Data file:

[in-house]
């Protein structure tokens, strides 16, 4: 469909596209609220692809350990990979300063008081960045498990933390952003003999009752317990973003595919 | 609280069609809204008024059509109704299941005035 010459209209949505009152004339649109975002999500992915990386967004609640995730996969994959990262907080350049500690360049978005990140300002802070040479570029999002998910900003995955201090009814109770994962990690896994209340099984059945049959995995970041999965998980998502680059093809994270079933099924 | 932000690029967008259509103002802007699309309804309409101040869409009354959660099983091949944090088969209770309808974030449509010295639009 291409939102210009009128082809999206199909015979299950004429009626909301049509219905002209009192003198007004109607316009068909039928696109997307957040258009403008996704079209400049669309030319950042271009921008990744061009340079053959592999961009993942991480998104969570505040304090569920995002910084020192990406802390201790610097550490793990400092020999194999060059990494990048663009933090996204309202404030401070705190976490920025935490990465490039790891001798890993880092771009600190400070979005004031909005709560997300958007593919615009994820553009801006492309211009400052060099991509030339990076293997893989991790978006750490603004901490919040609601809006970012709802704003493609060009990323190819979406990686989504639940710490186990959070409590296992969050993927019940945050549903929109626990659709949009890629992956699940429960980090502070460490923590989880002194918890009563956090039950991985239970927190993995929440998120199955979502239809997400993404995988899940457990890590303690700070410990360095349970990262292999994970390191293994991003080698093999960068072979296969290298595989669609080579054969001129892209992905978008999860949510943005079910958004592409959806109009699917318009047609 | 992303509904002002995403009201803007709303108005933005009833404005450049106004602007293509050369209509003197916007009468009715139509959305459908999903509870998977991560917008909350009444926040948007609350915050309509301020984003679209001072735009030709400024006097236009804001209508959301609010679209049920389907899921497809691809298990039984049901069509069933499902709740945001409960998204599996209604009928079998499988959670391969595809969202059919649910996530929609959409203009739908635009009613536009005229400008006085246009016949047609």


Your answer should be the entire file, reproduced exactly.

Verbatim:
[in-house]
């Protein structure tokens, strides 16, 4: 469909596209609220692809350990990979300063008081960045498990933390952003003999009752317990973003595919 | 609280069609809204008024059509109704299941005035 010459209209949505009152004339649109975002999500992915990386967004609640995730996969994959990262907080350049500690360049978005990140300002802070040479570029999002998910900003995955201090009814109770994962990690896994209340099984059945049959995995970041999965998980998502680059093809994270079933099924 | 932000690029967008259509103002802007699309309804309409101040869409009354959660099983091949944090088969209770309808974030449509010295639009 291409939102210009009128082809999206199909015979299950004429009626909301049509219905002209009192003198007004109607316009068909039928696109997307957040258009403008996704079209400049669309030319950042271009921008990744061009340079053959592999961009993942991480998104969570505040304090569920995002910084020192990406802390201790610097550490793990400092020999194999060059990494990048663009933090996204309202404030401070705190976490920025935490990465490039790891001798890993880092771009600190400070979005004031909005709560997300958007593919615009994820553009801006492309211009400052060099991509030339990076293997893989991790978006750490603004901490919040609601809006970012709802704003493609060009990323190819979406990686989504639940710490186990959070409590296992969050993927019940945050549903929109626990659709949009890629992956699940429960980090502070460490923590989880002194918890009563956090039950991985239970927190993995929440998120199955979502239809997400993404995988899940457990890590303690700070410990360095349970990262292999994970390191293994991003080698093999960068072979296969290298595989669609080579054969001129892209992905978008999860949510943005079910958004592409959806109009699917318009047609 | 992303509904002002995403009201803007709303108005933005009833404005450049106004602007293509050369209509003197916007009468009715139509959305459908999903509870998977991560917008909350009444926040948007609350915050309509301020984003679209001072735009030709400024006097236009804001209508959301609010679209049920389907899921497809691809298990039984049901069509069933499902709740945001409960998204599996209604009928079998499988959670391969595809969202059919649910996530929609959409203009739908635009009613536009005229400008006085246009016949047609």